Tis the season. My inbox is flush with “amazing” deals. Unfortunately, many of the hard-sell marketers are heading straight for the wallet of the soon-to-be new beekeeper. I’ve watched wannabees, still unable to tell a honey bee from a cockroach, buying specialty hives, extractors, and vaporizers so they will be ready when their bees arrive.
The marketers are slick, many offering “free” courses with anywhere from a dozen to 150 lessons to help get you started. Of course, this is nothing new. I first complained about the “lesson plan” back in 2010 when I saw poorly structured tutorials, each designed to sell you one more thing.
How much stuff do you really need?
Okay, I’m not a minimalist. I find that tinkering with hive design, equipment, gadgets, and technology is enormously fun and educational. On the other hand, you can be a first-rate beekeeper without breaking the bank. No one should be guilted into buying something he can’t afford or doesn’t need. Your need for equipment will evolve as your hobby expands, but purchasing should not be rushed or haphazard.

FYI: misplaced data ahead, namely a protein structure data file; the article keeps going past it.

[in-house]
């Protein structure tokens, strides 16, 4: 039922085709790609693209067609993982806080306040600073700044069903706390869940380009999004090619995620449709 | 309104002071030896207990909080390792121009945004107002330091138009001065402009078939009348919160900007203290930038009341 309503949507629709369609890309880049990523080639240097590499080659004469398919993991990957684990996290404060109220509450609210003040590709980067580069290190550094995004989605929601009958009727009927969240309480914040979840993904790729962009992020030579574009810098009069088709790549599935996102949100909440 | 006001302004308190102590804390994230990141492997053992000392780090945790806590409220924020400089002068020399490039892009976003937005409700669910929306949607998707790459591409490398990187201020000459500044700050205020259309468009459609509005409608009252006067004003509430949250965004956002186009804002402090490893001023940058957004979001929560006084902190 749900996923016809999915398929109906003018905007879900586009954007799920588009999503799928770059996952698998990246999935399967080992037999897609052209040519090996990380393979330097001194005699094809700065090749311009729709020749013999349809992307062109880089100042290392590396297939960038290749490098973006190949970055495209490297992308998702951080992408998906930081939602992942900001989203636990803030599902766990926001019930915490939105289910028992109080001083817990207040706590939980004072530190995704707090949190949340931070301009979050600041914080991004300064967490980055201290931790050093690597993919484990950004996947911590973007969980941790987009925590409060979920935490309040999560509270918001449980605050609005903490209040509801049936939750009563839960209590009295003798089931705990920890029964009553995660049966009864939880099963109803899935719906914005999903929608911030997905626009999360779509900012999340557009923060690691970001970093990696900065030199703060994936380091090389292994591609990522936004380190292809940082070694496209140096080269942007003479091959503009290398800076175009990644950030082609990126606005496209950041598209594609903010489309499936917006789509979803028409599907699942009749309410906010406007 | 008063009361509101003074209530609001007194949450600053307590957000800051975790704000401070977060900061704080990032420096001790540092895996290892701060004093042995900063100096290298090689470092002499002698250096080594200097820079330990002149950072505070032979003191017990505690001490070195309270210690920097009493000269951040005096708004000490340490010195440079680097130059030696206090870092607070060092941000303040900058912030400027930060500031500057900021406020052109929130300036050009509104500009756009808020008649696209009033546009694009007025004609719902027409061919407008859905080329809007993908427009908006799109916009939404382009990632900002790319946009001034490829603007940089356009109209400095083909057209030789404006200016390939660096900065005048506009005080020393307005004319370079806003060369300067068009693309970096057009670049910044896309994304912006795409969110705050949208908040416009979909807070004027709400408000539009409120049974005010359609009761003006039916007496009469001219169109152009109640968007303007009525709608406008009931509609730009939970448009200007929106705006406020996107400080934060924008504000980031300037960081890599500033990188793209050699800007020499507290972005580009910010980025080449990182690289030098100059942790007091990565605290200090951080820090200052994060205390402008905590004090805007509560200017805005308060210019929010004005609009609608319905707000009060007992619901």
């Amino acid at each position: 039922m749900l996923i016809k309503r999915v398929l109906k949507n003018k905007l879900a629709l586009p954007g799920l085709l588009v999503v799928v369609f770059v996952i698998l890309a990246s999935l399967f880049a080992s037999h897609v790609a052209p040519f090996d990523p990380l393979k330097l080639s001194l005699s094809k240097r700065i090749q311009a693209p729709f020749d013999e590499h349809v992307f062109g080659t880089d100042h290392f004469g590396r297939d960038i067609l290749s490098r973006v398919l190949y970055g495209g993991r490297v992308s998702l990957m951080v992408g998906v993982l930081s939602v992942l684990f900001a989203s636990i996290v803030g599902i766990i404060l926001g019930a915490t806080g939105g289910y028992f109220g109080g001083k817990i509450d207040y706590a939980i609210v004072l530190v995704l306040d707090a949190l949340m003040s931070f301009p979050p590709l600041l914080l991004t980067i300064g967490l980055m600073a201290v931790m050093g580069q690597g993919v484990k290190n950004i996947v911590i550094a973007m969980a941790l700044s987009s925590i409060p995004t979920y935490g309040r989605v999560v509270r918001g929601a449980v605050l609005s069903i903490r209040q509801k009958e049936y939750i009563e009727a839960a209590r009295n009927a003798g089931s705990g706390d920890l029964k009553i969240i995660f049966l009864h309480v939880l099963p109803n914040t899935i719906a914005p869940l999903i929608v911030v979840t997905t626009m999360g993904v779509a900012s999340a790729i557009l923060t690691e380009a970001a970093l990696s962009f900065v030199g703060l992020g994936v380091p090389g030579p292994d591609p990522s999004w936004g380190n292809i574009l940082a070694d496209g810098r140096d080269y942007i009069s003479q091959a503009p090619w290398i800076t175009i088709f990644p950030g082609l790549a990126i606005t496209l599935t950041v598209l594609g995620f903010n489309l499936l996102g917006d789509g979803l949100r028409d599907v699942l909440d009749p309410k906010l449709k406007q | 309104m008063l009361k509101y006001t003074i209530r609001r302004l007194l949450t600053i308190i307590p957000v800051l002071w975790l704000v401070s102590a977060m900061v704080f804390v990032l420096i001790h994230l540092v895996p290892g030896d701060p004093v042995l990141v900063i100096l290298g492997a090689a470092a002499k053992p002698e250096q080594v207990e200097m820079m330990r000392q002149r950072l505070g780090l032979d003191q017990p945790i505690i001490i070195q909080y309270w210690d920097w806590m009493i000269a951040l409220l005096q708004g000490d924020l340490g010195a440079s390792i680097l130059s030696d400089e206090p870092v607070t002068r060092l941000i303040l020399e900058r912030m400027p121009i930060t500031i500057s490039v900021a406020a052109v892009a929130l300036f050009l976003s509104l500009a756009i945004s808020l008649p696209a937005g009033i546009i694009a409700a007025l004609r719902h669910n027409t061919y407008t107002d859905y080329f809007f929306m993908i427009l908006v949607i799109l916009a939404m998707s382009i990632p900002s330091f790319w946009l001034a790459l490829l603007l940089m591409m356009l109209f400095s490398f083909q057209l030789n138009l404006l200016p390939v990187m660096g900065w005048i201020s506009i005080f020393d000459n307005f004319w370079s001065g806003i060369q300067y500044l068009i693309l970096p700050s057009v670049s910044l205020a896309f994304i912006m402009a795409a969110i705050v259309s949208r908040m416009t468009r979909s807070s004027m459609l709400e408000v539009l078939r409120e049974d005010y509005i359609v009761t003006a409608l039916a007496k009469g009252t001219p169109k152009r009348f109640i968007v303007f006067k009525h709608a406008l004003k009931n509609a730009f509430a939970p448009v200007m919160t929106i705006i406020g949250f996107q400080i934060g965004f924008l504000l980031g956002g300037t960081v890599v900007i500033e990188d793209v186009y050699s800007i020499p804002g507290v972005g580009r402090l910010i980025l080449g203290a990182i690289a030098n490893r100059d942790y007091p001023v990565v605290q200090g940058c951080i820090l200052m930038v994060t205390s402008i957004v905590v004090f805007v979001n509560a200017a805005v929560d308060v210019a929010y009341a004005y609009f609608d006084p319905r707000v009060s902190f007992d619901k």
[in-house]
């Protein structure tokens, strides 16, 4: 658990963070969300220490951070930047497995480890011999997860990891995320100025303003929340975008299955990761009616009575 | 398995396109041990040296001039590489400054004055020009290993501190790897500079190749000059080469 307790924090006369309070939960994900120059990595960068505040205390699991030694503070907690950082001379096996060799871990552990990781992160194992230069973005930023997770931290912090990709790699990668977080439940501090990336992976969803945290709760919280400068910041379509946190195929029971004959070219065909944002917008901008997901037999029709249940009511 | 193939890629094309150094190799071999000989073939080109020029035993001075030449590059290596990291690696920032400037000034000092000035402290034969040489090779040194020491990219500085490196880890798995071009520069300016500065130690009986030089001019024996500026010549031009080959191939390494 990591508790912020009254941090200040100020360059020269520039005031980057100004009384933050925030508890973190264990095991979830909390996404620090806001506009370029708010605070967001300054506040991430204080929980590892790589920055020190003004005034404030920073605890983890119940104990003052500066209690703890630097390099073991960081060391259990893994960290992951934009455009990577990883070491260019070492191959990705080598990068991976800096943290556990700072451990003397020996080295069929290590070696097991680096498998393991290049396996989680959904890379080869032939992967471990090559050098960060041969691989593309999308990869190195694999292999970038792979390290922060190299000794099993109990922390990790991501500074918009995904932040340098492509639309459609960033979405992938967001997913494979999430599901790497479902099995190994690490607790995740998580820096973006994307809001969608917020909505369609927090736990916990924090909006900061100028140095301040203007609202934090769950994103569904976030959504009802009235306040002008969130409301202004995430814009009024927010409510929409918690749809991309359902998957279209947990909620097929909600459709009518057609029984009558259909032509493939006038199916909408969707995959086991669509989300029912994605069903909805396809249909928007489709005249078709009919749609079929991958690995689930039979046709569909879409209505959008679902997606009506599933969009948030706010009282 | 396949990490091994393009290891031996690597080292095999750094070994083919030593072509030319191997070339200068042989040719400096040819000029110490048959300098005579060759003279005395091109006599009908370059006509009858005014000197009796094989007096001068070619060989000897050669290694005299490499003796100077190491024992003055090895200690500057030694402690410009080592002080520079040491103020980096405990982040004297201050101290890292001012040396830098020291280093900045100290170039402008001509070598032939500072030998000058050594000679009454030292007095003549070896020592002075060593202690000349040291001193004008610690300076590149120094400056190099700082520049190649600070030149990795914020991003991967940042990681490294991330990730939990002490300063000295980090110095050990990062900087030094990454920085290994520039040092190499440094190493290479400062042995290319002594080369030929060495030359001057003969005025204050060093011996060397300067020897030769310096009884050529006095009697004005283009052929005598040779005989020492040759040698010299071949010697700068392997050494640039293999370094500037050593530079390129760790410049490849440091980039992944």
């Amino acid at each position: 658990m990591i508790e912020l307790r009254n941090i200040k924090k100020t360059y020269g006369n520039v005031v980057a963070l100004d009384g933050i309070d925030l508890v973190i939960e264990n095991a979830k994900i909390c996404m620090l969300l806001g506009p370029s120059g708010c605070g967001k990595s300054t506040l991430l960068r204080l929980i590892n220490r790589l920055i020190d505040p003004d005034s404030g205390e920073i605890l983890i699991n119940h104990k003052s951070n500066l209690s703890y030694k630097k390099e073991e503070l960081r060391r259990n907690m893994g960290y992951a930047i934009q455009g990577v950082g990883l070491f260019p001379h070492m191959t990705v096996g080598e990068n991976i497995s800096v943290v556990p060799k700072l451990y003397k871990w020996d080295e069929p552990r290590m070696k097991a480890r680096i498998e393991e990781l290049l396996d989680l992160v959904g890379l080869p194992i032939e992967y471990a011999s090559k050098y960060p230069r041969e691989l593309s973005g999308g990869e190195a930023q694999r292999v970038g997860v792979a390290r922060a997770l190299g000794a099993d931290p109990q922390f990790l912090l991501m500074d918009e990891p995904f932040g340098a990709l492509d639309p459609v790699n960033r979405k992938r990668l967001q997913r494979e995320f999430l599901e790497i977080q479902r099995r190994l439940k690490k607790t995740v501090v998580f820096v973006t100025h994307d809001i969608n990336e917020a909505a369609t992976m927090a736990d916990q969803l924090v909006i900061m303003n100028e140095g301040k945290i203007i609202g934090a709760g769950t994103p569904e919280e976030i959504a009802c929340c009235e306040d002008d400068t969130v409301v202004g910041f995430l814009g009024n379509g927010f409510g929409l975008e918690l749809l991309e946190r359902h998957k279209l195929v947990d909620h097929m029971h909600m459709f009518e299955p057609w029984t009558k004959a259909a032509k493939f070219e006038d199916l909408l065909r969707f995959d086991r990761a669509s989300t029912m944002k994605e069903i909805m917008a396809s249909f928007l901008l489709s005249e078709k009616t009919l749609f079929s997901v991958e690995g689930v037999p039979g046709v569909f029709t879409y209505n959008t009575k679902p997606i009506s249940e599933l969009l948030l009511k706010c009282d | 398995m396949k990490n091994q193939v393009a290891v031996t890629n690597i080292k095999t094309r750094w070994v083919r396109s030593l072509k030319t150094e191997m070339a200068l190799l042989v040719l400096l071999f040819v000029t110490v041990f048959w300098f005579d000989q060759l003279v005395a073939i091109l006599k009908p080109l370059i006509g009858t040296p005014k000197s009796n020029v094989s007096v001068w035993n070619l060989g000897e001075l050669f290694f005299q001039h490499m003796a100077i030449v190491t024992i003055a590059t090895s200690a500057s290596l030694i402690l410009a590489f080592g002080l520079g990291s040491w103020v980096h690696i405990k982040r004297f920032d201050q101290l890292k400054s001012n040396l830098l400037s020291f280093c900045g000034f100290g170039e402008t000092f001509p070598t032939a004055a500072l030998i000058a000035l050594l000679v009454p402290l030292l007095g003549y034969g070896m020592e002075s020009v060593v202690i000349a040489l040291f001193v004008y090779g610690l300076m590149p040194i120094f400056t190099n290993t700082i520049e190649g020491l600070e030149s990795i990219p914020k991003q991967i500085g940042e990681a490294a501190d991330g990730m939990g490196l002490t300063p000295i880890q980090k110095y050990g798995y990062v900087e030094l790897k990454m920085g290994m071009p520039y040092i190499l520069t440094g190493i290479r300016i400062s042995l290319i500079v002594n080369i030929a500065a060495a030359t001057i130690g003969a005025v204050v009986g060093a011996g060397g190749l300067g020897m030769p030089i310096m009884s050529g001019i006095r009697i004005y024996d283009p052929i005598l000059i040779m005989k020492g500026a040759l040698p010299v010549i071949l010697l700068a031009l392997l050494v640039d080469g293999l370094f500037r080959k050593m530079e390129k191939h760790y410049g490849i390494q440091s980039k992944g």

And all those lessons? How discouraging! A hundred lessons on any subject would make me run. Instead, I recommend that beginners read two good books: one that covers basic beekeeping practices and one dedicated to honey bee biology. My recommendation for the basics is either Simple, Smart Beekeeping by Kirsten and Michael Traynor or The Beekeeper’s Handbook by Diana Sammataro and Alphonse Avitabile. If you are a visual learner, the full-color photos in the Traynor book could not be better. For honey bee biology, nothing comes close to Honey-Maker by Rosanna Mattingly. I refer to it constantly.
Read full article here: How should we train the newbees? — Honey Bee Suite